The first quarter of 2016 was the joint third-highest for ad tech deal activity on record, according to a new report.

Specialist M&A advisor Results International reveals that 108 deals were made in Q1 of this year, 75 in martech and 33 in ad tech – for a total value of $2.4 billion. This was, however, a decrease from $3.1 billion in Q4 last year.

The report defines martech as a solution supporting companies operating on a traditional enterprise model. It offers software to the sales and marketing function, be it analytics, customer engagement or marketing automation. It tends to charge for long-term licenses on a software-as-a-service (SaaS) subscription model.

Ad tech, on the other hand, facilitates digital ad space buying and selling. Traditionally, ad tech vendors operate on a transactional revenue model connected to media investment and campaign performance.

Competing for ownership

Software powerhouses and agencies drove M&A in the first quarter, according to Results International, with regular acquirers Dentsu and Rakuten, and four other companies involved in two or more deals.

The pace was kept up this quarter too and agencies such as Dentsu and Publicis made a number of transactions. The only surprise noted by the report’s author was WPP, a serial acquirer which, having made 10 purchases in the last quarter in 2015, restrained from deals in Q1.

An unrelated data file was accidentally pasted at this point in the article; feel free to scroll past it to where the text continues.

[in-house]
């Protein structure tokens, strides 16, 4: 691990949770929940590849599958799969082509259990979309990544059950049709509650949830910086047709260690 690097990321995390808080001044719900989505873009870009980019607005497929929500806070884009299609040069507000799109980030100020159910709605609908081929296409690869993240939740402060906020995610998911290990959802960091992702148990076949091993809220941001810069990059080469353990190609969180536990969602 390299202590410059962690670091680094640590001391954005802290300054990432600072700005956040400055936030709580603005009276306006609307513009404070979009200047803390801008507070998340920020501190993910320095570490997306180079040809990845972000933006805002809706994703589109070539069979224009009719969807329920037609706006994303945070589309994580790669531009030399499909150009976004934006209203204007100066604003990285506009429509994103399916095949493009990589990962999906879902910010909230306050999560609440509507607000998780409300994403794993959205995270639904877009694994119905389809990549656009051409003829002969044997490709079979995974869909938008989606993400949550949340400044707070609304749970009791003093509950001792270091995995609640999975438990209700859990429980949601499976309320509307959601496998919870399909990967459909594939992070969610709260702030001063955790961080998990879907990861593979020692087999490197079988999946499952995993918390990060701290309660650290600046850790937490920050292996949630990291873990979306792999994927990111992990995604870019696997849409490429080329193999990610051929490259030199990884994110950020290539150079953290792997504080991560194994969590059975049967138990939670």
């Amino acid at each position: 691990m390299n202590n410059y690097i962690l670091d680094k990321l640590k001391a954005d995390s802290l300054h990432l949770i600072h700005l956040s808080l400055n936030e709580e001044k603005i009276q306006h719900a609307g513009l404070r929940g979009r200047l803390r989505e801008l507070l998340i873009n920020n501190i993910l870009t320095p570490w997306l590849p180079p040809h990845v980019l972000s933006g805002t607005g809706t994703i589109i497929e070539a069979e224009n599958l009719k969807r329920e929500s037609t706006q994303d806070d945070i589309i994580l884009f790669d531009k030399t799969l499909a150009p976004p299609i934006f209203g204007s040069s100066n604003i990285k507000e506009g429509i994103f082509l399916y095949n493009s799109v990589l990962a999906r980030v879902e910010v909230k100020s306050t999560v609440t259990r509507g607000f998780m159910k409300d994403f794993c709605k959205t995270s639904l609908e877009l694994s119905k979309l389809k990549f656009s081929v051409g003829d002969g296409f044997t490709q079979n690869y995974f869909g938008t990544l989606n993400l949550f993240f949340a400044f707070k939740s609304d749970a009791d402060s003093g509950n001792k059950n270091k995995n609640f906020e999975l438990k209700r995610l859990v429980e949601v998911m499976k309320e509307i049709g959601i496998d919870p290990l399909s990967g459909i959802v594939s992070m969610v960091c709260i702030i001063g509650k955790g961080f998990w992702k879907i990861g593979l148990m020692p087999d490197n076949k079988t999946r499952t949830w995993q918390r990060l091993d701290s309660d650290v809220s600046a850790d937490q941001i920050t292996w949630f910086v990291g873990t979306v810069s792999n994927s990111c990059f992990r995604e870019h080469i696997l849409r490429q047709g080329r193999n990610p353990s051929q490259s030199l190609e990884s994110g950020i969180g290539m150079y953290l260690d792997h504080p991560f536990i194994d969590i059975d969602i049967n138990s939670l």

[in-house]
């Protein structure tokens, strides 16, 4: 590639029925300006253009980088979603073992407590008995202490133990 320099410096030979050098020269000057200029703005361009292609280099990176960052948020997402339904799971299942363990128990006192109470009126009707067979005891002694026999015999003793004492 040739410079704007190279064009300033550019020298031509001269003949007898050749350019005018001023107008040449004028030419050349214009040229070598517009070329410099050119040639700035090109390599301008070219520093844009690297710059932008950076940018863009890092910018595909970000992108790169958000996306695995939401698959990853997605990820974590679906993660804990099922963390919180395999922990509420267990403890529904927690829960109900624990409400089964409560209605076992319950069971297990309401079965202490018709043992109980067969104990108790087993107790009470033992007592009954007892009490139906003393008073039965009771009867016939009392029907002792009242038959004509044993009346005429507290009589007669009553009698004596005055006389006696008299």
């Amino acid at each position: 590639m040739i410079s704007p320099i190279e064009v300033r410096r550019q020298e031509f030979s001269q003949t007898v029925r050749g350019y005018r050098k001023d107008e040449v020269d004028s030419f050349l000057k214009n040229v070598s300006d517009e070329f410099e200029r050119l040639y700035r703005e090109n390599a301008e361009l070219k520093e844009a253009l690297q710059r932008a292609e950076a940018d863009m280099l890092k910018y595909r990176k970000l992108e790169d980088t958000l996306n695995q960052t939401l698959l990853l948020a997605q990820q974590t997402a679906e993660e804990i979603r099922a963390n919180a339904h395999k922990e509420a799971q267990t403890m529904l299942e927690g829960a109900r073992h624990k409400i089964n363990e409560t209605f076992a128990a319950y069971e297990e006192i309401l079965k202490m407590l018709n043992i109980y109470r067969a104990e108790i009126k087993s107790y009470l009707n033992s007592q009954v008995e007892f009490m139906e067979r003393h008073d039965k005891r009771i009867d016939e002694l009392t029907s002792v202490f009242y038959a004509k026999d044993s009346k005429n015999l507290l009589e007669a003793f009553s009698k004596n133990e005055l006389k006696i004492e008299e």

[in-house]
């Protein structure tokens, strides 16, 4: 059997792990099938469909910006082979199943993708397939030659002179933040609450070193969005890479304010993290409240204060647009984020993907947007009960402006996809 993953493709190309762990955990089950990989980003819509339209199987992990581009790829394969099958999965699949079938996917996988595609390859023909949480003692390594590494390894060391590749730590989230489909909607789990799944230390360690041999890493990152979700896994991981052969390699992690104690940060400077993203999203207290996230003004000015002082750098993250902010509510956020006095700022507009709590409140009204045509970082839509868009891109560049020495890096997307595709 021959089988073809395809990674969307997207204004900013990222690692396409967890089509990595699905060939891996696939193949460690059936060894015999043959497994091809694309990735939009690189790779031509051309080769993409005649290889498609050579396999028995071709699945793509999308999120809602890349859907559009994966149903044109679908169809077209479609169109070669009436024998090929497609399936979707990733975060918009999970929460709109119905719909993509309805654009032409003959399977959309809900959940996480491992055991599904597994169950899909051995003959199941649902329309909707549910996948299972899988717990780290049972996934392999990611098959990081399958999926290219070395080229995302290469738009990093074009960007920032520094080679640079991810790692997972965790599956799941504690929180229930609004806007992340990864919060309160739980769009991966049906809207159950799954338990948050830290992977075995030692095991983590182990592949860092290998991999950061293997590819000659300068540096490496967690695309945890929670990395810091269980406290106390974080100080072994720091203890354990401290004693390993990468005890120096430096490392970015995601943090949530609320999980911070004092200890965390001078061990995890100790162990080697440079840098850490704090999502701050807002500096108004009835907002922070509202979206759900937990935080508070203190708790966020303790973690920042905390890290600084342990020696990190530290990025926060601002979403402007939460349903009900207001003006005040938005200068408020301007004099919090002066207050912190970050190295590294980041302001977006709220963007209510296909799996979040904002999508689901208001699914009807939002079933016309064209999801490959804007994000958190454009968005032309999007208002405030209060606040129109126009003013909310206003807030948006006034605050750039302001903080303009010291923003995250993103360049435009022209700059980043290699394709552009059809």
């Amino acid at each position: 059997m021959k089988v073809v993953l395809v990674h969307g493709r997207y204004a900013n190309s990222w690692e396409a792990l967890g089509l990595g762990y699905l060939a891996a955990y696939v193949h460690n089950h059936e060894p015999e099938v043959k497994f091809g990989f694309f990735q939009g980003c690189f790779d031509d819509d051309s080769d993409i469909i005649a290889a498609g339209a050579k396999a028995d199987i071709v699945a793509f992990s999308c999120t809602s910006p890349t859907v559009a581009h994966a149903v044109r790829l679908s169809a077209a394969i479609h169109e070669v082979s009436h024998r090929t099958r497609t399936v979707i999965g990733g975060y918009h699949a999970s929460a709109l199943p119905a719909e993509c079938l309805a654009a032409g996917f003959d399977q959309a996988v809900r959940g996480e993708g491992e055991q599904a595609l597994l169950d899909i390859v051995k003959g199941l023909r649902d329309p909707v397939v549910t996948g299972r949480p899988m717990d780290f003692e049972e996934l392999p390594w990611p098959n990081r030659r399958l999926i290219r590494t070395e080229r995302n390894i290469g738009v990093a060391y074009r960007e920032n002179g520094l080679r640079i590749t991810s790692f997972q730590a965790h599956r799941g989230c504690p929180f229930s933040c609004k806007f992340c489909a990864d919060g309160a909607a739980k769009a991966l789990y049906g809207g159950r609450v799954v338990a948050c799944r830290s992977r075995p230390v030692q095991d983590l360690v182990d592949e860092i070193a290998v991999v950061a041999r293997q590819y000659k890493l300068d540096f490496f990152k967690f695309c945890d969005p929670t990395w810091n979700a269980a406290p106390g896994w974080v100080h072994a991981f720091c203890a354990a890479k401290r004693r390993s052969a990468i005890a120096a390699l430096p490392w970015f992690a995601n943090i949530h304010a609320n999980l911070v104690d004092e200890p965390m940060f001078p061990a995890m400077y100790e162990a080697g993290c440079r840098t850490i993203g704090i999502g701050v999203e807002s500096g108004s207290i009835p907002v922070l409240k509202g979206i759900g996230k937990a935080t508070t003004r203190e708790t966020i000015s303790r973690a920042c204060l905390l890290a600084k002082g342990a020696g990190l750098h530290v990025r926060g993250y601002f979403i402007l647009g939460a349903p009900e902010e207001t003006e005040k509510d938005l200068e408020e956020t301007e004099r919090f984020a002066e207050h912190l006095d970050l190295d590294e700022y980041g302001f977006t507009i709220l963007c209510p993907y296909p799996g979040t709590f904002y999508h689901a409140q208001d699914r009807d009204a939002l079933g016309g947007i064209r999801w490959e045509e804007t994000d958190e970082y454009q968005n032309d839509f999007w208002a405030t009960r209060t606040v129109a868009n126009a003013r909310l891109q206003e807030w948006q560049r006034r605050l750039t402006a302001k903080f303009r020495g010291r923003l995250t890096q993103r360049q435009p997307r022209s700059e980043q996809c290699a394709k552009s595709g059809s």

Julie Langley, partner at Results International, said there was a trend in “agencies, IT services companies, enterprise software vendors, telcos and media groups” competing for ownership of the ad tech and martech space with their recent buys.

Equity boost

With ad tech and martech getting more attention within private equity, there was an increase from 7% in 2015 to 9% in Q1 this year. Direct investments and private equity backed companies, such as SSI, Mediaocean and Internet Brands, were the major acquirers.

Q1’s biggest transaction came from two leading Chinese Internet firms supported by Golden Brick and Silk Road fund. The companies paid $1.2 billion for mobile-led ad tech platform Opera. Not only was the acquisition the largest in the quarter, it was also an important investment into Europe.

The big bucks

Q1 saw a number of major deals, such as a $360 million buy of US vendor Tapad by new European acquirer Telenor, but also the Time Inc.’s purchase of Viant, $26 million spent on Juice Mobile by Yellow Pages and Internet Brands’ acquisition of Demandforce.  

Adding up to 38% of all deals completed and a growth of 10% from the previous quarter, there were another 40 cross-border deals.

“The performance of ad tech stocks in the public markets has improved for the second consecutive quarter, we’ve seen a sustained, strong, volume of ad tech and martech deals completed globally and exciting new buyers continue to emerge in the space. When we couple this with the healthy multiples paid for Tapad and certain other acquisitions, it’s been a very encouraging start to the year,” concluded Langley.